The Allen Institute for Brain Science has added about 900 virtual mouse brain cells to its Allen Cell Types Database, bringing the total to slightly more than 1,900 cells available for study.
But wait: There’s more.
Today’s release also includes a new, browser-based beta version of a 3-D viewer called the Allen Brain Explorer, which lets users explore the anatomy and connectivity maps for the mouse brain. The Allen Mouse Brain Connectivity Atlas has been freshened up with more information. More details about RNA transcription in mouse, human and macaque brain cells have been added as well.
The upgrades are all part of the open-science mission for the Allen Institute, which Microsoft co-founder Paul Allen created in 2003 and has supported to the tune of half a billion dollars.
Bigger data sets should provide neuroscientists with a richer description of cellular complexity, and flesh out a “periodic table” of brain cell types.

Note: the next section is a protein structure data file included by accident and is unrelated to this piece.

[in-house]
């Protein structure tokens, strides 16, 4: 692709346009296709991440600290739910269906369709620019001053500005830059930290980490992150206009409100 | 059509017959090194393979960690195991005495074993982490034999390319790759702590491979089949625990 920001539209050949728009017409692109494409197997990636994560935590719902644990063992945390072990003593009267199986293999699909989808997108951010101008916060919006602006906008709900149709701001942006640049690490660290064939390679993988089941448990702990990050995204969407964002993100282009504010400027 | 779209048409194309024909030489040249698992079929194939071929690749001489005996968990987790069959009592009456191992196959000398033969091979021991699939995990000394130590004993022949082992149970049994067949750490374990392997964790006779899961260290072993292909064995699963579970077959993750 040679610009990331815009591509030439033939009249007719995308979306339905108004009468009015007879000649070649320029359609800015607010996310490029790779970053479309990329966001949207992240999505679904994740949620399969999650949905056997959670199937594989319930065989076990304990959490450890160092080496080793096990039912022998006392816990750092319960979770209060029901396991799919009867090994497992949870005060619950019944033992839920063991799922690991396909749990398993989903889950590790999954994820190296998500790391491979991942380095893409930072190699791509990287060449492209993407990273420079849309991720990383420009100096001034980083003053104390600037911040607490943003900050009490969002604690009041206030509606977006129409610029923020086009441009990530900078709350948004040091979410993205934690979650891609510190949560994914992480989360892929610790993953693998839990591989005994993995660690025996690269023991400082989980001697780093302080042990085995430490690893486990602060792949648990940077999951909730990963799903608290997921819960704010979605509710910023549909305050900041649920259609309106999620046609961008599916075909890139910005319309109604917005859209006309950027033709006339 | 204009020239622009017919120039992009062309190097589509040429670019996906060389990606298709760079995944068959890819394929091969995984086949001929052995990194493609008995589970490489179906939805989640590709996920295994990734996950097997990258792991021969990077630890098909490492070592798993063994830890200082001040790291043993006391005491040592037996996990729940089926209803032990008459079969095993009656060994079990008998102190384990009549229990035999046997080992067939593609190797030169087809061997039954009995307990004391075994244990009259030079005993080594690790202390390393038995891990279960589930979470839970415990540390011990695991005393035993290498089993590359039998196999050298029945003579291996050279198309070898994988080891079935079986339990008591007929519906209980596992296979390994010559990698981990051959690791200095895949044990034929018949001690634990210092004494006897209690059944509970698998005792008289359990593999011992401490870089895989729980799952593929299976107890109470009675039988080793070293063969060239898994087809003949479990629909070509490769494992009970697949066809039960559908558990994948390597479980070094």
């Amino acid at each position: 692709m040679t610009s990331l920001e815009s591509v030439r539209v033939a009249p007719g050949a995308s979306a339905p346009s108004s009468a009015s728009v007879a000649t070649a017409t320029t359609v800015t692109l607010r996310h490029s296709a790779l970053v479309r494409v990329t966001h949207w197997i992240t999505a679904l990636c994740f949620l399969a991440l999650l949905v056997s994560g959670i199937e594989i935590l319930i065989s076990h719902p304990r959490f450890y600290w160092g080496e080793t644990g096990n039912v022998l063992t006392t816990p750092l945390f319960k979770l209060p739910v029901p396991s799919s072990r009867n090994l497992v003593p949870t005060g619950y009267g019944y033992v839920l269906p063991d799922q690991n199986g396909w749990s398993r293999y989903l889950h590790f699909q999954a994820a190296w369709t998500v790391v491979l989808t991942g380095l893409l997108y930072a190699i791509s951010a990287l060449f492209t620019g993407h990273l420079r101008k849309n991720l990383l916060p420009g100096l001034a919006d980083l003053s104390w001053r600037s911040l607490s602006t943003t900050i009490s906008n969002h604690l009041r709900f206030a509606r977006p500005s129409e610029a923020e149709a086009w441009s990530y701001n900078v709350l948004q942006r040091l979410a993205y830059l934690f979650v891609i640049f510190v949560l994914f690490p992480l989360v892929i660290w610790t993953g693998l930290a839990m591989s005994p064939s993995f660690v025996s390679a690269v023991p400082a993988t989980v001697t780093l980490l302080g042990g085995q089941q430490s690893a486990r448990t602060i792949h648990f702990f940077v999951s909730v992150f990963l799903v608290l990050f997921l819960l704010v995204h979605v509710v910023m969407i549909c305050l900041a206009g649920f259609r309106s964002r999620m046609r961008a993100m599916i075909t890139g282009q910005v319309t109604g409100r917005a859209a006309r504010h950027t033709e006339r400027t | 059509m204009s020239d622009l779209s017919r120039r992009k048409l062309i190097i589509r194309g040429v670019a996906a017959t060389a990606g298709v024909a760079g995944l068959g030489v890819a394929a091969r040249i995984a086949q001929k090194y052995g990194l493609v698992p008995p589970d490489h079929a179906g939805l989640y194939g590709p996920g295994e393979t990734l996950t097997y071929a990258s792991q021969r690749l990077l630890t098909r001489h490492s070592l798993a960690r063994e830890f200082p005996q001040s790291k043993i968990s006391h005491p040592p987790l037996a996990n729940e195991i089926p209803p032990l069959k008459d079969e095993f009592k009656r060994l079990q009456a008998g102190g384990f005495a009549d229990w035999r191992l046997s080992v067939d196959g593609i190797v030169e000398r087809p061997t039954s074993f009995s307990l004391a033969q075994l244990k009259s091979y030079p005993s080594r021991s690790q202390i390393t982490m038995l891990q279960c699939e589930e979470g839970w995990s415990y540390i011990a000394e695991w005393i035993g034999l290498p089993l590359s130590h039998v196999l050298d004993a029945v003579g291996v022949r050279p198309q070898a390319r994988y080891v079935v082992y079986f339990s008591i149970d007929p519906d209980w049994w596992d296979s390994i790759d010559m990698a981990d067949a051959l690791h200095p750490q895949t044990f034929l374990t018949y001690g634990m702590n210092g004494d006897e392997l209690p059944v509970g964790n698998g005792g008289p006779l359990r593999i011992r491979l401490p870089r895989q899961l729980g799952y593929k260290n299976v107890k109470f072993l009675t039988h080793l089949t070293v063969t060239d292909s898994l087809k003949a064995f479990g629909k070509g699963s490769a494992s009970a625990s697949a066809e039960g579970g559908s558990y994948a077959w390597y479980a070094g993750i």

“We use different aspects of the cells — their gene activity, their shape, where they send the information to, their electrical behavior — to come up with classifications that have biological meaning,” David Feng, associate director of technology at the Allen Institute for Brain Science, said today in a news release. “Understanding the properties of cells in the brain is a critical step toward understanding how the brain works.”
The newly released single-cell data sets about human and macaque brains were produced in collaboration with teams at the UW Medicine and the Swedish Neuroscience Institute. The data should help researchers gain a better understanding of the differences between human brains and animal models.
“Diseases that affect the brain may start from a specific part of the brain or even a specific cell type,” said, associate director of molecular genetics at the Allen Institute for Brain Science. “To know where a disease starts — and ultimately how to treat it — we have to understand the individual building blocks of the brain.”
In addition to the new version of the Allen Brain Explorer, the institute is releasing a beta version of its RNA-Seq Data Navigator, which helps researchers visualize categories of brain cells based on gene similarity patterns.
Like all of the brain institute’s online resources, the data and the analysis tools are freely available to researchers around the world at no cost.